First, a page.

By virtue of a Freedom of Information Act request, I have un-covered a wealth of statistics about the New York City Traffic Violations Bureau (TVB) and New York City traffic tickets which generally is not known by the public. My next seven posts will discuss these metrics.
The most staggering statistic in involves the amount of money that was generated last year by New York City traffic tickets — over $76 million for New York State — making it VERY big business.
Despite is name (which suggests it is independent), the Traffic Violations Bureau is actually an arm of the Department of Motor Vehicles and is tasked with adjudicating moving violations issued in New York City, Rochester, Suffolk and Buffalo. At the TVB, there is no plea-bargaining so all “not guilty” pleas are scheduled for a hearing. There are various rules which make it easier for the police officer to be prove his or her case against you including no right to pre-hearing discovery, no right to an affidavit from the officer (known as a supporting deposition), admissibility of hearsay, guilt must be shown by the lesser standard of “clear and convincing” evidence (rather than “beyond a reasonable doubt”) and the DMV judges can (and often will) ask questions of the officer to help him or her.
Given the staggering amount of monies generated from this administrative agency, it is not surprising that these anti-motorist rules have been put in place making it hard to fight a traffic ticket and win.
This lop-sided system proves to be quite lucrative for New York State. Last year, $76,852,904 was collected at the seven TVB courts (fines, surcharges and suspension termination fees) and DMV in Albany (fines and surcharges) as a result of NYC traffic tickets. This figure does not even include New York City’s share of the $20+ million of suspension termination fees collected in Albany.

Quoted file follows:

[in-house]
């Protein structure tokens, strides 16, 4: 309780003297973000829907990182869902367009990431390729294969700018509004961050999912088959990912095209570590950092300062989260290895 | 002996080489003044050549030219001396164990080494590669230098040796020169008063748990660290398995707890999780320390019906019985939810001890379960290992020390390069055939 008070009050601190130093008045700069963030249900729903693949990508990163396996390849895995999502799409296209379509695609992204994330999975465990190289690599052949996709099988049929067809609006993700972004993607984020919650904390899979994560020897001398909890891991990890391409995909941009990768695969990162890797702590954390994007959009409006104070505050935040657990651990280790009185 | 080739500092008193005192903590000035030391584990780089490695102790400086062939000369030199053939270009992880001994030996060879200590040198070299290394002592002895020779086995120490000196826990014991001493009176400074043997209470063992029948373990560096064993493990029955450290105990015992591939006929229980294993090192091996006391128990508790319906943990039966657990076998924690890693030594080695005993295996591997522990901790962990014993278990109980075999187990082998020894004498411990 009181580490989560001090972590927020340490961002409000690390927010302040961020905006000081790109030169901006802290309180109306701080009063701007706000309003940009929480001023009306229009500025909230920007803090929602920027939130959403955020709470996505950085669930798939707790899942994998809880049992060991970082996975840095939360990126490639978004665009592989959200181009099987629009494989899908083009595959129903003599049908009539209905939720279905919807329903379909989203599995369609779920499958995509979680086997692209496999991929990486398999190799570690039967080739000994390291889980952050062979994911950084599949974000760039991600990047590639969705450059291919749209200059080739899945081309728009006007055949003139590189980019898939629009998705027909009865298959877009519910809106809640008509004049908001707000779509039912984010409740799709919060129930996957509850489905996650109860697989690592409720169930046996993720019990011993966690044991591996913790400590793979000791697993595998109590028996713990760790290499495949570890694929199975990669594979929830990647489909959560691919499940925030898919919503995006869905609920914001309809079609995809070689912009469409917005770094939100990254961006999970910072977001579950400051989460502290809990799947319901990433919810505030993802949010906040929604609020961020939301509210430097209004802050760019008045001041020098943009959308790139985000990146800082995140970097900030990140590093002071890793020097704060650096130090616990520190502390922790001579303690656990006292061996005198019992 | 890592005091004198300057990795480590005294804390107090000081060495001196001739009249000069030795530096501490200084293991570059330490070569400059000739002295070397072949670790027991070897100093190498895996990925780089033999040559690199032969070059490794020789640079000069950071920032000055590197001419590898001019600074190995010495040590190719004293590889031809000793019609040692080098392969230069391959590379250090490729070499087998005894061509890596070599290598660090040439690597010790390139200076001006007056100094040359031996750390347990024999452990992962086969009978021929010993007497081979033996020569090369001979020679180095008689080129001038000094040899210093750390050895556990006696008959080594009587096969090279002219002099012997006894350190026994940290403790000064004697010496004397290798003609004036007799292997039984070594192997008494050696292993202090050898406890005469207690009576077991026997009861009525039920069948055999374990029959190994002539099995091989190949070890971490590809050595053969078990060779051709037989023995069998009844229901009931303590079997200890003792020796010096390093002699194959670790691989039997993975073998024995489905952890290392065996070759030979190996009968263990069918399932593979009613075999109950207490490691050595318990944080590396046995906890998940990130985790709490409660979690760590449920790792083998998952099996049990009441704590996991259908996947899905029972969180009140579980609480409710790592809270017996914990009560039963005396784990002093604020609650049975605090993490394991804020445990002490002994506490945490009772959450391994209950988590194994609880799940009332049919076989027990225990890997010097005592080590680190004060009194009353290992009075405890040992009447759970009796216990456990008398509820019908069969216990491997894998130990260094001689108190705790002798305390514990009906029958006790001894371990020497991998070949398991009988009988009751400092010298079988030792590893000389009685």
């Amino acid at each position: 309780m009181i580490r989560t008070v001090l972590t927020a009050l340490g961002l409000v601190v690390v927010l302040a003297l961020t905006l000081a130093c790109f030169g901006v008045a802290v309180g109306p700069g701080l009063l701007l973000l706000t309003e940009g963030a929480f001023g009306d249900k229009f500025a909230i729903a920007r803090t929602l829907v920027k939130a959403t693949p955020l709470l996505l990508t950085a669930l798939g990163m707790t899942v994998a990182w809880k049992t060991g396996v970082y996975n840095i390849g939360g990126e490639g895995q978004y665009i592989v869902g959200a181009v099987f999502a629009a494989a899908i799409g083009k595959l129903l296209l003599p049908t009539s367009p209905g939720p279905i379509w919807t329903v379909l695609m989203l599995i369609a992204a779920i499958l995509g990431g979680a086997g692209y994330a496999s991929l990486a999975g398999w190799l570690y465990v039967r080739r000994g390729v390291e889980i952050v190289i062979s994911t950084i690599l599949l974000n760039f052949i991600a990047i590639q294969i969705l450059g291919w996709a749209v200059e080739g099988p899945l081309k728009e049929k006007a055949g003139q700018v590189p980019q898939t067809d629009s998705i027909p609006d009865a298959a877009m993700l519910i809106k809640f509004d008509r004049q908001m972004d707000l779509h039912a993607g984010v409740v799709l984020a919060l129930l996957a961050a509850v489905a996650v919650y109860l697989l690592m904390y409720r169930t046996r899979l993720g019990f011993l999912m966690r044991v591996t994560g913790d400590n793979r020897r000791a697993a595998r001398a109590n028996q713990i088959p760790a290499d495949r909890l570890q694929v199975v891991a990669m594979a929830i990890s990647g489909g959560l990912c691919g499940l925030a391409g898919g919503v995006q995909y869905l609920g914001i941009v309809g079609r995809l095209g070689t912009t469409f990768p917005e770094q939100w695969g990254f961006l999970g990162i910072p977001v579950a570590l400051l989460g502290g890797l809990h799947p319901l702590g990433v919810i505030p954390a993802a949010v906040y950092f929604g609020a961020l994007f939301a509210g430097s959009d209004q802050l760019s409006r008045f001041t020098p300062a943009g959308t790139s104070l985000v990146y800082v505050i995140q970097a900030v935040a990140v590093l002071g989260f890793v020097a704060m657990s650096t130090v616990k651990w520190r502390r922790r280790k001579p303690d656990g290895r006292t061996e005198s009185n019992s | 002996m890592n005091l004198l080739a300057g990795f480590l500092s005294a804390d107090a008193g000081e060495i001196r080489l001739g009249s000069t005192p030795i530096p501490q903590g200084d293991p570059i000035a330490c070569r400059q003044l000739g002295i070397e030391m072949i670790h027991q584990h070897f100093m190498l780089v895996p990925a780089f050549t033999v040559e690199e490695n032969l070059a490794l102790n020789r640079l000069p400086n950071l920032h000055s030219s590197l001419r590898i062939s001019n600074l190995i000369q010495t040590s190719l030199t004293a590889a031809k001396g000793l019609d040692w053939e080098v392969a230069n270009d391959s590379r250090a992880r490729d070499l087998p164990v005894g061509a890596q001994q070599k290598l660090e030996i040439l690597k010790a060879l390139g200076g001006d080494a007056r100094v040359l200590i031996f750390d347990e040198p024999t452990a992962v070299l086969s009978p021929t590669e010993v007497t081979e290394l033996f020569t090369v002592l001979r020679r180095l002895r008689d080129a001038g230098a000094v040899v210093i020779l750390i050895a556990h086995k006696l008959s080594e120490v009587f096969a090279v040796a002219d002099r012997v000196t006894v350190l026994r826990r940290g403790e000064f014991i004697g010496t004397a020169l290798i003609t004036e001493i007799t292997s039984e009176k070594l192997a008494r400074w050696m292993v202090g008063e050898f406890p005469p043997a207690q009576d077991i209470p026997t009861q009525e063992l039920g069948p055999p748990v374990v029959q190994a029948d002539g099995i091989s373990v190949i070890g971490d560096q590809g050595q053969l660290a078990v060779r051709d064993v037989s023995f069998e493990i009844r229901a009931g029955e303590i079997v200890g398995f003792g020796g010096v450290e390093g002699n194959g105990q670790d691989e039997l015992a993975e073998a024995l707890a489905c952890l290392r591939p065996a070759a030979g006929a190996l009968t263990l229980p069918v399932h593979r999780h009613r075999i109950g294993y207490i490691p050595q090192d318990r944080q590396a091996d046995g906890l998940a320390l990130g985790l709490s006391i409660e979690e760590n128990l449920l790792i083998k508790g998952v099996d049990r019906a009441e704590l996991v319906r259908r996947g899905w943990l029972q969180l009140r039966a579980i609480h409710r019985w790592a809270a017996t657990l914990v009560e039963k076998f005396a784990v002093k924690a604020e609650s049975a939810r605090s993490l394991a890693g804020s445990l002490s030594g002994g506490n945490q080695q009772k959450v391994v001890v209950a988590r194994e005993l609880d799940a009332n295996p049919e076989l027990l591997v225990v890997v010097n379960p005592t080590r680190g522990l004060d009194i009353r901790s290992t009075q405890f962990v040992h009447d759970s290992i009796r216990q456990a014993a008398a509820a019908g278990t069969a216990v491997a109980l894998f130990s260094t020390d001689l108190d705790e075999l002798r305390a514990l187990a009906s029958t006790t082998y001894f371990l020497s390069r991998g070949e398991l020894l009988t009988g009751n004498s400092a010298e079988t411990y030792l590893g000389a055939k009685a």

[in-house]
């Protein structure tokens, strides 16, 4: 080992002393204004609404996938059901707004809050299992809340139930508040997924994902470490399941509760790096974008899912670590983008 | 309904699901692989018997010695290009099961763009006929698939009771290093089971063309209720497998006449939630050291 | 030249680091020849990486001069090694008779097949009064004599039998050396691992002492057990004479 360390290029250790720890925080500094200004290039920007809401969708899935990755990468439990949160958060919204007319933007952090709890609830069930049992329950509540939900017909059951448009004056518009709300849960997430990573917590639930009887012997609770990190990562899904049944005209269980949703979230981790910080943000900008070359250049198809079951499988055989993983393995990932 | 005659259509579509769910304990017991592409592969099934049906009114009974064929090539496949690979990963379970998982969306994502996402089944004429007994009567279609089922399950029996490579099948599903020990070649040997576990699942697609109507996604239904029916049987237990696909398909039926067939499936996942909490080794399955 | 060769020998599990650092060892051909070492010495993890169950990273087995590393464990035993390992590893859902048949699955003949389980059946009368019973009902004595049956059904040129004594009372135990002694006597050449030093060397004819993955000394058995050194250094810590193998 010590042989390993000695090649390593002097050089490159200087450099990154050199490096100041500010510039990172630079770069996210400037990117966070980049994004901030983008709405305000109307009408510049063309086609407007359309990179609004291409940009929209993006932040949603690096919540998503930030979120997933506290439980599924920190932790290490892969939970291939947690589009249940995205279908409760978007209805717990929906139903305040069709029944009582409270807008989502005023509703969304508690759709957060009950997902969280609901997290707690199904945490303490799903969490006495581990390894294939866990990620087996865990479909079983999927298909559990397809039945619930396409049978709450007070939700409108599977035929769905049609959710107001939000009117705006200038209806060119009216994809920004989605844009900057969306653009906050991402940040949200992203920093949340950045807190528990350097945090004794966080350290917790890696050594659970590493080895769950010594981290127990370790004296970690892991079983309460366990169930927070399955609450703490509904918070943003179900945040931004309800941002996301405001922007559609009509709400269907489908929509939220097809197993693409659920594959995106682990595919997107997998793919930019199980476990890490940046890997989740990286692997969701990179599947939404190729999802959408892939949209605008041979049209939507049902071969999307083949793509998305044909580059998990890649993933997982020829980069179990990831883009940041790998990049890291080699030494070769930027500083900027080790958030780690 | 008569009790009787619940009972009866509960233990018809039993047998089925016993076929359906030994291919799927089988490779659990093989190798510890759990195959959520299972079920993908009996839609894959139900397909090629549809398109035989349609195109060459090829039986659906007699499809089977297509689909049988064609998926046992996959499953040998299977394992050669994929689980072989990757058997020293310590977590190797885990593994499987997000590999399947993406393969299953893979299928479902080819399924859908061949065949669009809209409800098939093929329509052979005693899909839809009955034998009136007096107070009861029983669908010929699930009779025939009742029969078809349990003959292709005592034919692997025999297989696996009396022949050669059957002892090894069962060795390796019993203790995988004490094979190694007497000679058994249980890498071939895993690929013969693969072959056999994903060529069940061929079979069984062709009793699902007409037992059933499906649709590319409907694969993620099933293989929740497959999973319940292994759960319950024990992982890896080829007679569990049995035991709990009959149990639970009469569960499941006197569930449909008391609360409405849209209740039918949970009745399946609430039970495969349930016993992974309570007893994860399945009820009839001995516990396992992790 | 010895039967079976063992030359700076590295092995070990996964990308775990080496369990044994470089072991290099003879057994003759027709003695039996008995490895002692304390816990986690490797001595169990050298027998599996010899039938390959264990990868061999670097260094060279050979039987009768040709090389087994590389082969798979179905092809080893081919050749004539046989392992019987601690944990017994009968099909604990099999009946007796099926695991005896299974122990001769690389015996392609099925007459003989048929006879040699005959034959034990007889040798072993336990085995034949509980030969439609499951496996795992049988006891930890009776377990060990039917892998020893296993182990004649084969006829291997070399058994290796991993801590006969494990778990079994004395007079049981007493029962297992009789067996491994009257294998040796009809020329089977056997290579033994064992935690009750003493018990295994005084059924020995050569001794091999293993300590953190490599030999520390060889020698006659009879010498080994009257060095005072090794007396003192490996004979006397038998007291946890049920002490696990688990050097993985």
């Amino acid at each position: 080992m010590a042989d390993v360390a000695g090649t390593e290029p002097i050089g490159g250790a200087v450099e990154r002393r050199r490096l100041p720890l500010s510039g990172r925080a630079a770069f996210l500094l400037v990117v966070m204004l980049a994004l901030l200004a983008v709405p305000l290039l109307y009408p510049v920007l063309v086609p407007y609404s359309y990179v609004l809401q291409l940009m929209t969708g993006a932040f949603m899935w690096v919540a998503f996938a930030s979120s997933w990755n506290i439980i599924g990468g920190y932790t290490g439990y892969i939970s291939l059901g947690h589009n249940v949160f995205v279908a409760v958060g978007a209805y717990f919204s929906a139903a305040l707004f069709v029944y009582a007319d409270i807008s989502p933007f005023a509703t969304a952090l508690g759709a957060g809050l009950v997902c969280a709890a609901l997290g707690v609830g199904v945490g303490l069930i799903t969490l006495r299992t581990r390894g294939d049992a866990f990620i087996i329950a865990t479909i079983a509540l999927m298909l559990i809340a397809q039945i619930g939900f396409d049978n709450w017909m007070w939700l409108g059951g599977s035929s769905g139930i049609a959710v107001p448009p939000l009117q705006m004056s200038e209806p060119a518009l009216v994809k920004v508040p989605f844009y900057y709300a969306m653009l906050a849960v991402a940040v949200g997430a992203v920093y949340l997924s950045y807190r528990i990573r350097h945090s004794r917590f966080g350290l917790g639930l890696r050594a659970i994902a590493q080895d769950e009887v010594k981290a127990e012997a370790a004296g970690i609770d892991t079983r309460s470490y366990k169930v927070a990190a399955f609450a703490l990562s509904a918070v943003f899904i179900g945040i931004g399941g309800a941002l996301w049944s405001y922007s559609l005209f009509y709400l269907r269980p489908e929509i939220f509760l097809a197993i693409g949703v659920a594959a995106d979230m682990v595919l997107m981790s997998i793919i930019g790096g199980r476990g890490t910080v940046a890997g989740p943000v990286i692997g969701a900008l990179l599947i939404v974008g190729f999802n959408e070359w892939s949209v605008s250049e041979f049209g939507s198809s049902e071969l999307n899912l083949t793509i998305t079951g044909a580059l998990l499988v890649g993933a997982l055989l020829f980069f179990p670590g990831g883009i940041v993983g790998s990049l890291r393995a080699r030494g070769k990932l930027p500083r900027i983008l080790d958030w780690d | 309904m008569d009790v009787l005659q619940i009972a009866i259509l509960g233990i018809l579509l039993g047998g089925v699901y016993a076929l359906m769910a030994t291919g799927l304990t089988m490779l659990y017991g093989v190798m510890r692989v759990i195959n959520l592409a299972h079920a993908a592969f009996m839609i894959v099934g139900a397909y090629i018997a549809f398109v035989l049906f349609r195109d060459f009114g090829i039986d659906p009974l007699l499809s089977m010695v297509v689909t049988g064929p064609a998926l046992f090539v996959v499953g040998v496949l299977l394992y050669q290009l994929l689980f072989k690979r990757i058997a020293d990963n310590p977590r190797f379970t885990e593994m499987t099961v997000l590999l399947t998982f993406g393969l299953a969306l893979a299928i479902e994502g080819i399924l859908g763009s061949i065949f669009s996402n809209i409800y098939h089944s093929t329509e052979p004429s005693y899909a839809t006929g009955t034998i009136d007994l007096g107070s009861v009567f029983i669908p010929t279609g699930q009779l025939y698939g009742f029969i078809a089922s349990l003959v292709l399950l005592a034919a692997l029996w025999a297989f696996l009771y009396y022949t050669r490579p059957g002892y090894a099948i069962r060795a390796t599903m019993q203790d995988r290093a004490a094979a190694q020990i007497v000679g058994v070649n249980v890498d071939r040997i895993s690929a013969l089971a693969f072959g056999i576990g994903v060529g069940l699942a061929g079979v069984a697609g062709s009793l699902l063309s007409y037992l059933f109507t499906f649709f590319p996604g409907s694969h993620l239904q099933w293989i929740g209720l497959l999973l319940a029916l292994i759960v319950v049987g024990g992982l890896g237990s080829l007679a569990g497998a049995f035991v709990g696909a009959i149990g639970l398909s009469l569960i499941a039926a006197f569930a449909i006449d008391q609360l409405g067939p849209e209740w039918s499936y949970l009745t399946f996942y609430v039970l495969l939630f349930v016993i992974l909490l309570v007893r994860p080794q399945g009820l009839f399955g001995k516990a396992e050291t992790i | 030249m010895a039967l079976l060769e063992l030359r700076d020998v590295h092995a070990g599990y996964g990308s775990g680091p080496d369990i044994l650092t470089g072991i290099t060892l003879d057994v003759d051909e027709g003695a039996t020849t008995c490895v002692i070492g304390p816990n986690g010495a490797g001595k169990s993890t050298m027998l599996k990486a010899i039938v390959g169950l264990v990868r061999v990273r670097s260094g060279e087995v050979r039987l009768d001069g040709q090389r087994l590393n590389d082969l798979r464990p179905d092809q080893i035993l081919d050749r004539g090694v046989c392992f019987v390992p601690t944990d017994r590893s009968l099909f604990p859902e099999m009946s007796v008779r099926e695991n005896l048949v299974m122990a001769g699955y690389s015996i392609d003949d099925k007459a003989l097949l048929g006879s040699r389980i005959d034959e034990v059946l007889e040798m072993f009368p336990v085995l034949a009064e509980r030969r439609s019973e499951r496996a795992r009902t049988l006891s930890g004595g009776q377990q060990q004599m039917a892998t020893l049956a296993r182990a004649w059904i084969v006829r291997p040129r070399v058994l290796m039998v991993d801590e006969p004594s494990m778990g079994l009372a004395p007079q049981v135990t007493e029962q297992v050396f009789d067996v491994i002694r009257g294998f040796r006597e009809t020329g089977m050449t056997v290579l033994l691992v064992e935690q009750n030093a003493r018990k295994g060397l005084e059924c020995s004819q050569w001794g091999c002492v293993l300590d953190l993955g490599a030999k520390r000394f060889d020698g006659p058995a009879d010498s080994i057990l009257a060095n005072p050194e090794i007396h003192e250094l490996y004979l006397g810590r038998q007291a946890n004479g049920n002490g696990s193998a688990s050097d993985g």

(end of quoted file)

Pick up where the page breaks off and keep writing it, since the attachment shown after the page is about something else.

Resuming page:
The largest single source of revenue was from motorists who simply sent in their tickets with guilty pleas along with a check. Many motorists do not contest their traffic tickets and, as a result, over $14 million was sent in to DMV in Albany in 2009.
In terms of the specific courts, the Bronx Traffic Violations Bureau prove to be the biggest earner followed by the two Queens Traffic Violations Bureaus and Brooklyn North TVB. Manhattan South TVB and Richmond TVB trail in the rear among down-state TVBs.
Below is the 2009 breakdown from largest revenue to least revenue:
Bronx Traffic Violations Bureau – $11,723,075
Queens North Traffic Violations Bureau – $9,169,767
Brooklyn North Traffic Violations Bureau – $9,022,929
Queens South Traffic Violations Bureau – $8,901,253
Brooklyn South Traffic Violations Bureau – $7,179,216
Manhattan North Traffic Violations Bureau – $6,193,402
Manhattan South Traffic Violations Bureau – $5,302,721
Staten Island Traffic Violations Bureau – $5,242,790
Suffolk County Traffic Violations Bureau – $7,298,724
Rochester Traffic Violations Bureau – $3,451,926
Buffalo Traffic Violations Bureau – $2,341,088
For those of you who want to view the 2009 Traffic Violations Bureau statistics.
This the definition of highway robbery. People need to know about this. I would love to see a grass roots movement that encourages 100% compliance and education of the laws for a week or so to protest this. I honestly doubt that the legal system in New York State is motivated by anything else than generating wealth for its corrupt system of government. Furthermore, I want to know how all this money is being spent.
The money from traffic tickets is added to New York state’s general budget. It is not earmarked for a certain purpose.
Link fixed above but you can also click below:
2009 New York City Traffic Violations Bureau statistics
PDF is at bottom of page.
“For those of you who want to view the certified records from DMV which corroborate these figures, click here.”